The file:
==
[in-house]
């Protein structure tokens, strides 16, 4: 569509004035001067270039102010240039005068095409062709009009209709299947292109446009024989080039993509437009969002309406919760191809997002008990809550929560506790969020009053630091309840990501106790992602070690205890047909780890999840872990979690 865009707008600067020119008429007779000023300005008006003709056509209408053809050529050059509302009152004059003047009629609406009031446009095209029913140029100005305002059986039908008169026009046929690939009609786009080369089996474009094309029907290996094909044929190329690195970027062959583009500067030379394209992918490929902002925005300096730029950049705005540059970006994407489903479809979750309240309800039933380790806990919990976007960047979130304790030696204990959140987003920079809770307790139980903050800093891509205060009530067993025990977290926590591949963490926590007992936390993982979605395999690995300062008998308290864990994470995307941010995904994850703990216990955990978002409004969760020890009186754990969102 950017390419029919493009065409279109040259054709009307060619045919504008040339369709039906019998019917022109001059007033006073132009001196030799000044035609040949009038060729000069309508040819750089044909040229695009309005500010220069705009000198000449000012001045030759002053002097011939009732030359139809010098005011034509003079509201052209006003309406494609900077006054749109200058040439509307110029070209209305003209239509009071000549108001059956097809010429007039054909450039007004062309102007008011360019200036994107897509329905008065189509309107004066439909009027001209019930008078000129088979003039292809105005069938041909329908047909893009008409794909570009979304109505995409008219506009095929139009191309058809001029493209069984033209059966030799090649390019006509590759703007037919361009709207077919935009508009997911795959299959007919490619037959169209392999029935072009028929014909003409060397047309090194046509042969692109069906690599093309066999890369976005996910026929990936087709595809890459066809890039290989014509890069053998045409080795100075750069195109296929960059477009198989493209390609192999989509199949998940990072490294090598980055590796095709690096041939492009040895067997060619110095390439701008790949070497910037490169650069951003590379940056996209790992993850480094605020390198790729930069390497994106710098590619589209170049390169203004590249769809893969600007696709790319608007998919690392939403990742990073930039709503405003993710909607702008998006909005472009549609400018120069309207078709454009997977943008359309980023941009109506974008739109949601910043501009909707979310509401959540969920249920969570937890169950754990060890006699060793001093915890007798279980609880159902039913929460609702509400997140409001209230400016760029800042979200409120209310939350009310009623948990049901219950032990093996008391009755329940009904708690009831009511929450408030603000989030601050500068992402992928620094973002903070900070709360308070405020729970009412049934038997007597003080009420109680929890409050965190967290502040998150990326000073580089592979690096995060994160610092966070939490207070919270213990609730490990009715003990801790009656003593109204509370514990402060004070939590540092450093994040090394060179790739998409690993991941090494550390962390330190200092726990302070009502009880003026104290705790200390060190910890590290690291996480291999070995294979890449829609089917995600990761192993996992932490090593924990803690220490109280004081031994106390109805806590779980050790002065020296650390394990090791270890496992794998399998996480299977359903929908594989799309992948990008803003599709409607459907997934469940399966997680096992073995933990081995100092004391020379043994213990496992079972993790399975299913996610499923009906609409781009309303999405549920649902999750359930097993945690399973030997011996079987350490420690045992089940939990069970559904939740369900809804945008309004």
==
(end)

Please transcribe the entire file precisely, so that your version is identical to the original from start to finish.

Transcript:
[in-house]
């Protein structure tokens, strides 16, 4: 569509004035001067270039102010240039005068095409062709009009209709299947292109446009024989080039993509437009969002309406919760191809997002008990809550929560506790969020009053630091309840990501106790992602070690205890047909780890999840872990979690 865009707008600067020119008429007779000023300005008006003709056509209408053809050529050059509302009152004059003047009629609406009031446009095209029913140029100005305002059986039908008169026009046929690939009609786009080369089996474009094309029907290996094909044929190329690195970027062959583009500067030379394209992918490929902002925005300096730029950049705005540059970006994407489903479809979750309240309800039933380790806990919990976007960047979130304790030696204990959140987003920079809770307790139980903050800093891509205060009530067993025990977290926590591949963490926590007992936390993982979605395999690995300062008998308290864990994470995307941010995904994850703990216990955990978002409004969760020890009186754990969102 950017390419029919493009065409279109040259054709009307060619045919504008040339369709039906019998019917022109001059007033006073132009001196030799000044035609040949009038060729000069309508040819750089044909040229695009309005500010220069705009000198000449000012001045030759002053002097011939009732030359139809010098005011034509003079509201052209006003309406494609900077006054749109200058040439509307110029070209209305003209239509009071000549108001059956097809010429007039054909450039007004062309102007008011360019200036994107897509329905008065189509309107004066439909009027001209019930008078000129088979003039292809105005069938041909329908047909893009008409794909570009979304109505995409008219506009095929139009191309058809001029493209069984033209059966030799090649390019006509590759703007037919361009709207077919935009508009997911795959299959007919490619037959169209392999029935072009028929014909003409060397047309090194046509042969692109069906690599093309066999890369976005996910026929990936087709595809890459066809890039290989014509890069053998045409080795100075750069195109296929960059477009198989493209390609192999989509199949998940990072490294090598980055590796095709690096041939492009040895067997060619110095390439701008790949070497910037490169650069951003590379940056996209790992993850480094605020390198790729930069390497994106710098590619589209170049390169203004590249769809893969600007696709790319608007998919690392939403990742990073930039709503405003993710909607702008998006909005472009549609400018120069309207078709454009997977943008359309980023941009109506974008739109949601910043501009909707979310509401959540969920249920969570937890169950754990060890006699060793001093915890007798279980609880159902039913929460609702509400997140409001209230400016760029800042979200409120209310939350009310009623948990049901219950032990093996008391009755329940009904708690009831009511929450408030603000989030601050500068992402992928620094973002903070900070709360308070405020729970009412049934038997007597003080009420109680929890409050965190967290502040998150990326000073580089592979690096995060994160610092966070939490207070919270213990609730490990009715003990801790009656003593109204509370514990402060004070939590540092450093994040090394060179790739998409690993991941090494550390962390330190200092726990302070009502009880003026104290705790200390060190910890590290690291996480291999070995294979890449829609089917995600990761192993996992932490090593924990803690220490109280004081031994106390109805806590779980050790002065020296650390394990090791270890496992794998399998996480299977359903929908594989799309992948990008803003599709409607459907997934469940399966997680096992073995933990081995100092004391020379043994213990496992079972993790399975299913996610499923009906609409781009309303999405549920649902999750359930097993945690399973030997011996079987350490420690045992089940939990069970559904939740369900809804945008309004």